Greetings prospective or current NIU freshmen! You’re in for a few of the most memorable years of your life and even better, you get to enjoy those amazing moments at NIU! As an NIU freshman, more than likely you’ll be staying on campus- and I have just a few tips that I think will benefit you as you start to make NIU your new home. Keep reading for the ultimate guide for any NIU freshman living on campus!
1. If it’s possible, charge the optional $200 to your Huskie Bucks account.
Every student at NIU has a Huskie Bucks account, which is basically like an NIU debit card. When you sign up for room and board, there’s an option to charge $200 to your account with your meal plan. I think this is a great idea because your Huskie Bucks are essential to paying for laundry and shopping at various places around campus. The washer and dryer machines in the residence halls do not take cash or debit or any other form of money, so having this money already in your account can be a life saver!
2. New Hall Dining is where it’s at.
This is probably, by far, the most popular dining hall area in the school (though I’ve seen Neptune get a little busy from time to time). I’m not going to lie to you, after a while of eating dorm room food, none of the dining halls are going to be as amazing as they used to be. Sorry, that’s just college. However, I find that out of all of the dining halls, New Hall tends to have the most options.
3. Choose your residence halls carefully.
Before I even go into this, I just want to add a quick tip: sign up for room and board as soon as you can; rooms go quickly! Okay, so if money is the primary issue like it definitely was for me when choosing a residence hall, go with what you can afford. Period. I’ve lived in a different dorm room every year of college up until I decided to get an apartment and I’ve learned what I like/don’t like about certain dorm rooms and what’s available in them and what’s worth the price.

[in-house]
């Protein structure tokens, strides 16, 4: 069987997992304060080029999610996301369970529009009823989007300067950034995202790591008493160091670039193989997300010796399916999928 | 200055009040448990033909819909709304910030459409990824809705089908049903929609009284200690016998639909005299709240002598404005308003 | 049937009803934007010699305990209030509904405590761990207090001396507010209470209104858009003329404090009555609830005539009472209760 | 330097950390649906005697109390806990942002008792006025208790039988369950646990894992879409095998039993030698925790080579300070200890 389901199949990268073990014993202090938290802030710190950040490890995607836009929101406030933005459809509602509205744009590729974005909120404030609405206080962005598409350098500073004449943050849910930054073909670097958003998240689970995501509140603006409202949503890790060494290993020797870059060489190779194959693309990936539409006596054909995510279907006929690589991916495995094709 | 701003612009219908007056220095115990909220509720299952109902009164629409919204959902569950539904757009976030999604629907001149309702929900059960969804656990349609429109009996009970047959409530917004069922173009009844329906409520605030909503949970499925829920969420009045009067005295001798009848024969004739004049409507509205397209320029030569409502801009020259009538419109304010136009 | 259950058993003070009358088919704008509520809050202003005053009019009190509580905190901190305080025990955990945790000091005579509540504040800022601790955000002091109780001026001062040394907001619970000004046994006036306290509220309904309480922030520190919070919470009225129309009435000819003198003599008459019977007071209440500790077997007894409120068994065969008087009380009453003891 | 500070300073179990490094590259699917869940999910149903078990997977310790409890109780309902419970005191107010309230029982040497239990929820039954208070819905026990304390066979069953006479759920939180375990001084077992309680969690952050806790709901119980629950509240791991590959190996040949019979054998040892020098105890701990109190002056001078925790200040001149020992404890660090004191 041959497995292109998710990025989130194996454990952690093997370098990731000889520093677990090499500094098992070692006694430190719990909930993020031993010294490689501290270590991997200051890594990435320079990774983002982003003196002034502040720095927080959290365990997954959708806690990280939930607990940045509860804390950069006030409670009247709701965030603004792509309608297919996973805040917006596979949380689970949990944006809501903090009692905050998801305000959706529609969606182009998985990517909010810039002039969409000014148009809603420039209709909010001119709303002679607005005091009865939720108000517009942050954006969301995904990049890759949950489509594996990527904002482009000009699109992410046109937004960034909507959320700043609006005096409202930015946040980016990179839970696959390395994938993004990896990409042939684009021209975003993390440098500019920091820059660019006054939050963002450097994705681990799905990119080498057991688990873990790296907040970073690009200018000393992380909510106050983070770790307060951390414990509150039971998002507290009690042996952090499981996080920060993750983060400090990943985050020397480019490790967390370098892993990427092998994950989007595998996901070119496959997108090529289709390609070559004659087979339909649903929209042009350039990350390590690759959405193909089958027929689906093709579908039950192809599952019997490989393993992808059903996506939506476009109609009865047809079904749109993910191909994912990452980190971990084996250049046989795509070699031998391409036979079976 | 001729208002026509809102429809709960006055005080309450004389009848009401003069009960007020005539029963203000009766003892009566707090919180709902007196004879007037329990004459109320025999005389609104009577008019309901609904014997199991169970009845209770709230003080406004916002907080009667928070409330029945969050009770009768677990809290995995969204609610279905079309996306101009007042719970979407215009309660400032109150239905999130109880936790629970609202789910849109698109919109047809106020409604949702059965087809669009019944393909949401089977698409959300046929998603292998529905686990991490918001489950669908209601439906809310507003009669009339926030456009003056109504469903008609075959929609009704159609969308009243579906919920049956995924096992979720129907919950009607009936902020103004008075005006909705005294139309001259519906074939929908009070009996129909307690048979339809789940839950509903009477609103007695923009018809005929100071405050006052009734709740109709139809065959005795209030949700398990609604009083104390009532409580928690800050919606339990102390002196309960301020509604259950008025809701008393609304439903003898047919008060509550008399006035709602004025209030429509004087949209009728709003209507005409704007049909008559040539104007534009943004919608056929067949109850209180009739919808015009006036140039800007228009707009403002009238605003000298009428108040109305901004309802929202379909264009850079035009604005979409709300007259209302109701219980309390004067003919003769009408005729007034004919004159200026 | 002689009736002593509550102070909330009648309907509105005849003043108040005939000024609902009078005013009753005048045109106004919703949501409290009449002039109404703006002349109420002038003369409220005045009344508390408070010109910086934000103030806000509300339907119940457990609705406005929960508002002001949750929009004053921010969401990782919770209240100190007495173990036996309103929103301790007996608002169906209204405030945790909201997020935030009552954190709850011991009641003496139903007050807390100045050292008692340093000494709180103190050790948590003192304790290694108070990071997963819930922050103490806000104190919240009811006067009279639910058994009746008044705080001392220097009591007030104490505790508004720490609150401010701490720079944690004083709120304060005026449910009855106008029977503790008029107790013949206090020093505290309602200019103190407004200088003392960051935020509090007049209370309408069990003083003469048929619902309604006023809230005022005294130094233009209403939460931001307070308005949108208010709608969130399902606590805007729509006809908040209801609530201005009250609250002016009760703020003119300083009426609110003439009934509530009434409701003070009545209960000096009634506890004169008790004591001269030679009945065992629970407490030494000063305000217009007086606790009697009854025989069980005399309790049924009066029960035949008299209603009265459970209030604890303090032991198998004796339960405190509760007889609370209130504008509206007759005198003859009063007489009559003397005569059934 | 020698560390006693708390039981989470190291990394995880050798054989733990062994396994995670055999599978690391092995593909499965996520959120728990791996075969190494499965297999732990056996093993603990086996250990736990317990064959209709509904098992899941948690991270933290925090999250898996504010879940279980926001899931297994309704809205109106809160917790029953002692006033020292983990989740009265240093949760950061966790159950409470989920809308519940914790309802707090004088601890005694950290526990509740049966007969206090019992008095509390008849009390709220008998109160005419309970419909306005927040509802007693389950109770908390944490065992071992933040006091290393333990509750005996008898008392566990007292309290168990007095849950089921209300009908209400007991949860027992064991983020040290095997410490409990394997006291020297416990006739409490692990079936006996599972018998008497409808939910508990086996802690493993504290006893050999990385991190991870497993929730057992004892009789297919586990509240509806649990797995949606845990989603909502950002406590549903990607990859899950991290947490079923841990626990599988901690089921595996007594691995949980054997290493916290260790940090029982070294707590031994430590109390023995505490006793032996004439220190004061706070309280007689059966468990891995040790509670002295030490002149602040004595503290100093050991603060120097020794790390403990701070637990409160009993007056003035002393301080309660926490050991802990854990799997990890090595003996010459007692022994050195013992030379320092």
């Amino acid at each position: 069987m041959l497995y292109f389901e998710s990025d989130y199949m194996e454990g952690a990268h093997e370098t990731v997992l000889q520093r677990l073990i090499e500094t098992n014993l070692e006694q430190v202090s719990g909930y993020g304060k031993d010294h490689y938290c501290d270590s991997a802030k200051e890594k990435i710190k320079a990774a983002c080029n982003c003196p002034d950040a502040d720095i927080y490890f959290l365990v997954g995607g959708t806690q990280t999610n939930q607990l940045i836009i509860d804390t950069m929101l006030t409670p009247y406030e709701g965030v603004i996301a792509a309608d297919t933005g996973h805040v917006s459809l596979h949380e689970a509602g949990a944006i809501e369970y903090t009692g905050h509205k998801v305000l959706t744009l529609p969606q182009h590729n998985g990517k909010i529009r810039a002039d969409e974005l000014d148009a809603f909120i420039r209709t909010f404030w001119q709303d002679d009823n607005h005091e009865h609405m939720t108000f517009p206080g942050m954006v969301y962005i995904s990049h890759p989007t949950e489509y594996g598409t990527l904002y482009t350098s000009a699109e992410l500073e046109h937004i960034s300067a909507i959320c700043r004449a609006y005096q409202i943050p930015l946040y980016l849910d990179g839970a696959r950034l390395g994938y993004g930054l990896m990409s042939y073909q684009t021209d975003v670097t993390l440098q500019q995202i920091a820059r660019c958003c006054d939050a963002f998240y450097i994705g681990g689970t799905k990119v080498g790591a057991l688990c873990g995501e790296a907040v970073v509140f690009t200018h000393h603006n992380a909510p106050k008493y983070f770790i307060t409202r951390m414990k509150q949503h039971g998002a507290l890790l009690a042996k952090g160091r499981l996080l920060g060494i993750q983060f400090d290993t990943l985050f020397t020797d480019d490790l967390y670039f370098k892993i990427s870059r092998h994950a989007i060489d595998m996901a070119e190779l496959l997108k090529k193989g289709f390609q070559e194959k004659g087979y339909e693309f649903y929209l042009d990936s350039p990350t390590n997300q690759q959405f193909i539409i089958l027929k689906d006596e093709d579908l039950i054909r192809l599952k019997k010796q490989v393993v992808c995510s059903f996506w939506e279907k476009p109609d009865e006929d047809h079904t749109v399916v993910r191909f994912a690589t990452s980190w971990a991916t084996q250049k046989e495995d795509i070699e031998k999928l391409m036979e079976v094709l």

Neptune will be your cheapest option (about $4845/year). This is the only residence hall I’ll go into detail about that I haven’t actually lived in. There are no singles in this dorm, but I know a few people who got lucky and didn’t have a roommate. It’s your basic double dorm room with two beds, two “closets”, two desks, etc. Nothing fancy, but it’s affordable and SO convenient. Neptune is located right in the middle of campus and is in walking distance from basically any building you’ll ever need to get to on campus. If the cost of room and board is the number one priority, Neptune is the way to go. Also, as I’ve stated earlier, Neptune has an amazing salad bar AND FUNNEL FRIES (literally a funnel cake in French fry form)!
Stevenson Towers was the first dorm room I ever lived in. It was a little different than it was now in terms of the dining hall experience and the structure of the building. Stevenson comes with single rooms ($6010/year), double rooms ($5388/year), suites with bathrooms (same price as double), and suites without bathrooms (same price as double). I lived in a suite without a bathroom my freshman year and it wasn’t as bad as an experience as I’d thought it’d be.
Sure, sharing a bathroom with at least 15 other people seemed scary, but as long as you have a shower caddy and shower shoes, you’ll be fine and you’ll definitely get comfortable with it over time. The great thing about living in Stevenson is that these towers are where ResTech (Residential Technology) is located. ResTech has saved my butt on SO many occasions. If you’re ever having any technical issues with your computer or anything, take it to ResTech and they’ll take care of it FOR FREE!
Grant Towers was recently renovated and that’s where I stayed as a sophomore. Their single rooms are $6010/year and their double rooms are $5388 for the year. The renovations make the place seem completely modern and it definitely felt like home when I moved in. However, Grant Towers doesn’t have its own dining hall, so New Hall is the closest dining hall you can get to. Stevenson Towers is also pretty close. Even though New Hall is probably less than a block away, it SUCKS walking there in the winter. However, the price is reasonable and it looks great!
New Hall is where I stayed my junior year and it was, hands down, my FAVORITE dorm room to stay in ($6685/year). You get a kitchenette area (no stove or oven is included in it for obvious safety reasons and residence hall regulations, but it’s still awesome) that comes with two microwaves, a sink, a TON of cabinet space for your dishes, food, etc., and a counter to eat at. You also get a study area in the common living room area, a pretty dope smart TV, and a HUGE re-arrange-able couch.
All of the rooms are mini-suites, you get your own sink, and you only share a toilet and shower with your suite mate. It has, in my opinion, the best dining hall with it as well.
TIP: If you can, try to get a suite in New Hall East; it’s a shorter walk to the dining hall. The only downside to New Hall is that the rooms are tiny and there isn’t much space. But the amenities are worth it and you’re only sharing an entire living area with no more than 12 people (including you) at a time.
Pick what you can afford:
Like I said, when it comes to living in the dorms, pick what you can afford to go with first. But I just thought I’d go into detail about the dorm rooms available to freshman on campus.
4. Don’t flip out about the bus routes.